Body Cam Footage Should Be Released To Public

“PEOPLE shouldn’t be able to post an edited version of the facts on social media.”

That is the view of Hampshire Police Federation Chair Zoë Wakefield, who was responding to calls for police body-worn video footage to be released to fight back against ‘trial by social media’.

Zoë supports the principle of releasing footage to help the public understand why officers have made particular decisions when making an arrest.

She said: “People shouldn’t be able to post an edited version of the facts on social media just to suit their narrative, without us being able to respond with the full facts.

“At least then the public can make up their own minds about who was in the right or who was wrong, or if no one was. But that distorted view isn’t fair and it’s misleading the public as well.

“I’m sure there’ll be some cases where for legal reasons we can’t release the footage, but I think where we can, we should.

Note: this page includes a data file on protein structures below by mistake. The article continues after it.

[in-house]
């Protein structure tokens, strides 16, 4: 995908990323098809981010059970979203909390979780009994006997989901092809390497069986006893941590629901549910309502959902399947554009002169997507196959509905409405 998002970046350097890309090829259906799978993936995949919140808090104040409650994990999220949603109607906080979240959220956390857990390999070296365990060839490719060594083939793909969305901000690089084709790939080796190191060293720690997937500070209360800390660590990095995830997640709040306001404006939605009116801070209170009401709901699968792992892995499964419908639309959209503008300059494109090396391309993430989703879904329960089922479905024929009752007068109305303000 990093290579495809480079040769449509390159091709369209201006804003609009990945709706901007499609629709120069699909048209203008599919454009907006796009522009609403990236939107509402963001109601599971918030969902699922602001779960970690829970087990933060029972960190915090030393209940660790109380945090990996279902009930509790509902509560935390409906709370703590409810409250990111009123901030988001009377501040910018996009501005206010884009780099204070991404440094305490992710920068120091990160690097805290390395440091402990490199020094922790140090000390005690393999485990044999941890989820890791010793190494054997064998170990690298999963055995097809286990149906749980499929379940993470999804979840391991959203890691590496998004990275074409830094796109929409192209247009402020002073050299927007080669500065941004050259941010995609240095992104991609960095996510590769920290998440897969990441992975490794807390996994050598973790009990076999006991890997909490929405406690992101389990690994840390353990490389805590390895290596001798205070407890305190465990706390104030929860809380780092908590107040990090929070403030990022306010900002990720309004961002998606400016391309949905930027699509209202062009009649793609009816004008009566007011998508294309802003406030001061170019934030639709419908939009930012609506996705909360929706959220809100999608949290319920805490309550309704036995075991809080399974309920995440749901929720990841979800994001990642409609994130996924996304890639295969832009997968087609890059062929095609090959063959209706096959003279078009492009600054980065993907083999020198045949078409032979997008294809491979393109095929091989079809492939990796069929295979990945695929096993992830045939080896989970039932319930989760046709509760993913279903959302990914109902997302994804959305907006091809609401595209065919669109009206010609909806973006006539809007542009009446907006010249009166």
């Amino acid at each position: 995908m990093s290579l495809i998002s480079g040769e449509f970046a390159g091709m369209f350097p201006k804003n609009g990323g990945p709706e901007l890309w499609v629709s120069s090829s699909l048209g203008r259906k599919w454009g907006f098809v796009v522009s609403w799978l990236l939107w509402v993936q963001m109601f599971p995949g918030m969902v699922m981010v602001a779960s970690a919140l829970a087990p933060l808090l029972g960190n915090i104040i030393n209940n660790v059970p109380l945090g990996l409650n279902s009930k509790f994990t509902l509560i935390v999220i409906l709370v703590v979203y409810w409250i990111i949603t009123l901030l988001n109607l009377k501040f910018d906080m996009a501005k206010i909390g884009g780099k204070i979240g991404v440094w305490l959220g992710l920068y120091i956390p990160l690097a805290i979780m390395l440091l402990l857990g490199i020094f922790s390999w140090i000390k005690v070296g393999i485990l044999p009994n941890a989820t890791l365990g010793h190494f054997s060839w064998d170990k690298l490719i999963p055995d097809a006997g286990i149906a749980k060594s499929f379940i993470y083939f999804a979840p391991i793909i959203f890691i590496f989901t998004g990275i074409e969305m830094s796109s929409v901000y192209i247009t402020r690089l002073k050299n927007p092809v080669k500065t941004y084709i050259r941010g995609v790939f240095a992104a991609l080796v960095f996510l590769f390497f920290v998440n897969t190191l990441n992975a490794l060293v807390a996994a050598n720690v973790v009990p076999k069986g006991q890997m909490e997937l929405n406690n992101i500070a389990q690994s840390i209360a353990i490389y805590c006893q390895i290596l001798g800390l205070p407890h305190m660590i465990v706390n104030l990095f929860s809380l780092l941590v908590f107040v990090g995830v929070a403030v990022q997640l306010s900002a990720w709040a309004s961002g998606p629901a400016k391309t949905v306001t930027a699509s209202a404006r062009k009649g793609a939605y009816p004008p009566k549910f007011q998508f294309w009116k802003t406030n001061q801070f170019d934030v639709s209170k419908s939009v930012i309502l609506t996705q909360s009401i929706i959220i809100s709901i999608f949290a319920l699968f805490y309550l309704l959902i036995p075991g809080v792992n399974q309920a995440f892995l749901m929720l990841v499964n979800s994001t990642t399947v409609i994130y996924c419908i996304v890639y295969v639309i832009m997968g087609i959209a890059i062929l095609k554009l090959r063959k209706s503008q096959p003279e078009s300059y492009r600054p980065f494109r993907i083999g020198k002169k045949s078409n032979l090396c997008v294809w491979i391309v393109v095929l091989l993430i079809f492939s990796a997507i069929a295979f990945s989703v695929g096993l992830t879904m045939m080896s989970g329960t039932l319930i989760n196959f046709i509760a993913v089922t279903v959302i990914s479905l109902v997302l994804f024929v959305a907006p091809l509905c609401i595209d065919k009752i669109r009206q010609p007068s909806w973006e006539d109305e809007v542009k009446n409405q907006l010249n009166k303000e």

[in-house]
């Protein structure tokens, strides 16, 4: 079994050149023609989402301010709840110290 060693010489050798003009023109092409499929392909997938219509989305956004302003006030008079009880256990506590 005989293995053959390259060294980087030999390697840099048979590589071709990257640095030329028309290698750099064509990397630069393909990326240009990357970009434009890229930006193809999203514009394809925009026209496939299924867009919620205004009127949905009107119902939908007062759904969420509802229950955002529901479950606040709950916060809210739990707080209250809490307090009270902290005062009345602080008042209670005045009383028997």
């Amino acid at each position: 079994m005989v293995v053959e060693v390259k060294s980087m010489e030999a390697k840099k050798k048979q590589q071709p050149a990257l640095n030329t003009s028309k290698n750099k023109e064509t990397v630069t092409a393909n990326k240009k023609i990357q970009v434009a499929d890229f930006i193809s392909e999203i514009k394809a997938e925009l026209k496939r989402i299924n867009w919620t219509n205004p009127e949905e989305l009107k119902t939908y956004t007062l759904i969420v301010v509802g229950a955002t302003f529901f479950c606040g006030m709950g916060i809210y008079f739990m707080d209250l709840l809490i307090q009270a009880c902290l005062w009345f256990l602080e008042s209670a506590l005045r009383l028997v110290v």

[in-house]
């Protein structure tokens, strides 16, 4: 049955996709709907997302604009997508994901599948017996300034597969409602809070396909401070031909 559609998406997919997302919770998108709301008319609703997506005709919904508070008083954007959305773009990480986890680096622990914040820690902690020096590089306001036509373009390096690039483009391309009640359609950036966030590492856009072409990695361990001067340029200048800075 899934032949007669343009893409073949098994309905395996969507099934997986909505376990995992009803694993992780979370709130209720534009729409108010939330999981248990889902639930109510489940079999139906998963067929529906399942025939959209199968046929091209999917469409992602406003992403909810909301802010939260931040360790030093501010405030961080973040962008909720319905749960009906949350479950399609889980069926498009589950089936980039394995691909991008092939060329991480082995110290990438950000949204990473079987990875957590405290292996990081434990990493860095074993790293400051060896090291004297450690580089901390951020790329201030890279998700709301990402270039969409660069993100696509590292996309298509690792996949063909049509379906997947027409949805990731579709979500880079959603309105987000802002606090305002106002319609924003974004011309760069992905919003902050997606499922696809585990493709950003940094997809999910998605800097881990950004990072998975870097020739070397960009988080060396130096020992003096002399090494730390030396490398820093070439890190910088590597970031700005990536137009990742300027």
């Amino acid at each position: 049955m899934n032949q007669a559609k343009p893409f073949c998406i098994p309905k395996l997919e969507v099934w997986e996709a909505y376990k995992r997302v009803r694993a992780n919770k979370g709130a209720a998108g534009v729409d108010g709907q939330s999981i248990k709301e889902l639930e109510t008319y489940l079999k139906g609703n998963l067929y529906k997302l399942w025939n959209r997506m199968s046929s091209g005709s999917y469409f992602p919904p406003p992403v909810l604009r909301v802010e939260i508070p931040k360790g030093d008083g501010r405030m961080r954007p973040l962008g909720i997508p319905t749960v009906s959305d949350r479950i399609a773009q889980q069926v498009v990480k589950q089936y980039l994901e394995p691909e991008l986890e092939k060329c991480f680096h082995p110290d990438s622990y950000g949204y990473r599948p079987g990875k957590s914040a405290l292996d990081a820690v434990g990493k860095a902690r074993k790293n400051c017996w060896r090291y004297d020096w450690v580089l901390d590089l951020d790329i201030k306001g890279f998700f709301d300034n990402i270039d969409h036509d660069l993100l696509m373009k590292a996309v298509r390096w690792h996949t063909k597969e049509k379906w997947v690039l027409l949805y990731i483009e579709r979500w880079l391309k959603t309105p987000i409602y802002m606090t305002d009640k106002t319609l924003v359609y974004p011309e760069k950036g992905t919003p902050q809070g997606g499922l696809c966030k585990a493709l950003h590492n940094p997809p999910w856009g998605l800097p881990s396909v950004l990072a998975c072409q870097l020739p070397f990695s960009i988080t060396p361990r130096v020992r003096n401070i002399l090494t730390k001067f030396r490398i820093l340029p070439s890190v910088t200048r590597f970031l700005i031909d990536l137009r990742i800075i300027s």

“Not that we should really have to defend our position, but policing is a difficult job, even more so at the moment with COVID restrictions and regulations, and I think many people don’t understand the complexities of it.

“Releasing the footage will, hopefully in some cases, help people understand why we’ve made the decisions we’ve made.”

Home Secretary Priti Patel has also called for body worn camera footage to be released and called for forces to be “proactive” on the matter.

She wrote to Martin Hewitt, Chair of the National Police Chiefs’ Council, stating that the actions of officers are “deliberately misrepresented” in videos posted on social media and could undermine trust in officers.

She wrote: “Increasingly we find footage of police interactions being shared across various platforms and used as the basis to criticise the actions of the officers involved.

“Often those commenting on the footage online from their homes have little understanding of the reality of a specific situation, or the pressures of policing.

“But, worse than this, in some cases the actions of officers are deliberately misrepresented and footage edited to support this false narrative.

“This has a corrosive impact on the welfare of the officers involved and on public confidence more broadly.”

She added: “I would encourage forces to be proactive in considering where BWV footage can be released to demonstrate the good work officers do and to show that selective footage can be misleading.”

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